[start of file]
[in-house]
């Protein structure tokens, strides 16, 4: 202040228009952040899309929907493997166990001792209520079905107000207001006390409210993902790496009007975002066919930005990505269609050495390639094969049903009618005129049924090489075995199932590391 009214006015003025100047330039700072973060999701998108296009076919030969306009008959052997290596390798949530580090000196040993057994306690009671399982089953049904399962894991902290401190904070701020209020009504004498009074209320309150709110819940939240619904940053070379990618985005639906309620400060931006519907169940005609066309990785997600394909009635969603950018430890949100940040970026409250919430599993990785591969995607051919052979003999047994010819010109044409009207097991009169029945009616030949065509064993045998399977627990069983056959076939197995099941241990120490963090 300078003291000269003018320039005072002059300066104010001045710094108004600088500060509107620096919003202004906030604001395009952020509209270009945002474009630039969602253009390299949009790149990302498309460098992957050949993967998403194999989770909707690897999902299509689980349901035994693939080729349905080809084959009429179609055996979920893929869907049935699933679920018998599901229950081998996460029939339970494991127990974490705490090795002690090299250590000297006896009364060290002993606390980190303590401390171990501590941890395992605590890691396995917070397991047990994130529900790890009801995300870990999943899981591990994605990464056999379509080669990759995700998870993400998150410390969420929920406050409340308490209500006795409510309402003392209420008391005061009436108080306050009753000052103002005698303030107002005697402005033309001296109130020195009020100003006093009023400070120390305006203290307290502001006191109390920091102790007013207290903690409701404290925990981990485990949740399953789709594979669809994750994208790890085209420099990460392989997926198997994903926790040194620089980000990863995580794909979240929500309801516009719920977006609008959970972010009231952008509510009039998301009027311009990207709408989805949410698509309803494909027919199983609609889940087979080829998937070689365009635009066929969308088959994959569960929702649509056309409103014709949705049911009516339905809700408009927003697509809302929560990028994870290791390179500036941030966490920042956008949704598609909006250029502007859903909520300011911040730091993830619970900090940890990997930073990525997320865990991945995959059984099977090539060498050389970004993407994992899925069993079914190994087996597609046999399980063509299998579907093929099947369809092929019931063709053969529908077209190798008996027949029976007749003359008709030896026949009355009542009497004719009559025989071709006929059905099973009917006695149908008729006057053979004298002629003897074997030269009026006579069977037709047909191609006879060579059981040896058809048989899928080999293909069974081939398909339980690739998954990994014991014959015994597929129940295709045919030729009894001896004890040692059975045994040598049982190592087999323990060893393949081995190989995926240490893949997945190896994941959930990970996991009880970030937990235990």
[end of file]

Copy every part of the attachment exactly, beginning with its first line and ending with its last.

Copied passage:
[in-house]
């Protein structure tokens, strides 16, 4: 202040228009952040899309929907493997166990001792209520079905107000207001006390409210993902790496009007975002066919930005990505269609050495390639094969049903009618005129049924090489075995199932590391 009214006015003025100047330039700072973060999701998108296009076919030969306009008959052997290596390798949530580090000196040993057994306690009671399982089953049904399962894991902290401190904070701020209020009504004498009074209320309150709110819940939240619904940053070379990618985005639906309620400060931006519907169940005609066309990785997600394909009635969603950018430890949100940040970026409250919430599993990785591969995607051919052979003999047994010819010109044409009207097991009169029945009616030949065509064993045998399977627990069983056959076939197995099941241990120490963090 300078003291000269003018320039005072002059300066104010001045710094108004600088500060509107620096919003202004906030604001395009952020509209270009945002474009630039969602253009390299949009790149990302498309460098992957050949993967998403194999989770909707690897999902299509689980349901035994693939080729349905080809084959009429179609055996979920893929869907049935699933679920018998599901229950081998996460029939339970494991127990974490705490090795002690090299250590000297006896009364060290002993606390980190303590401390171990501590941890395992605590890691396995917070397991047990994130529900790890009801995300870990999943899981591990994605990464056999379509080669990759995700998870993400998150410390969420929920406050409340308490209500006795409510309402003392209420008391005061009436108080306050009753000052103002005698303030107002005697402005033309001296109130020195009020100003006093009023400070120390305006203290307290502001006191109390920091102790007013207290903690409701404290925990981990485990949740399953789709594979669809994750994208790890085209420099990460392989997926198997994903926790040194620089980000990863995580794909979240929500309801516009719920977006609008959970972010009231952008509510009039998301009027311009990207709408989805949410698509309803494909027919199983609609889940087979080829998937070689365009635009066929969308088959994959569960929702649509056309409103014709949705049911009516339905809700408009927003697509809302929560990028994870290791390179500036941030966490920042956008949704598609909006250029502007859903909520300011911040730091993830619970900090940890990997930073990525997320865990991945995959059984099977090539060498050389970004993407994992899925069993079914190994087996597609046999399980063509299998579907093929099947369809092929019931063709053969529908077209190798008996027949029976007749003359008709030896026949009355009542009497004719009559025989071709006929059905099973009917006695149908008729006057053979004298002629003897074997030269009026006579069977037709047909191609006879060579059981040896058809048989899928080999293909069974081939398909339980690739998954990994014991014959015994597929129940295709045919030729009894001896004890040692059975045994040598049982190592087999323990060893393949081995190989995926240490893949997945190896994941959930990970996991009880970030937990235990």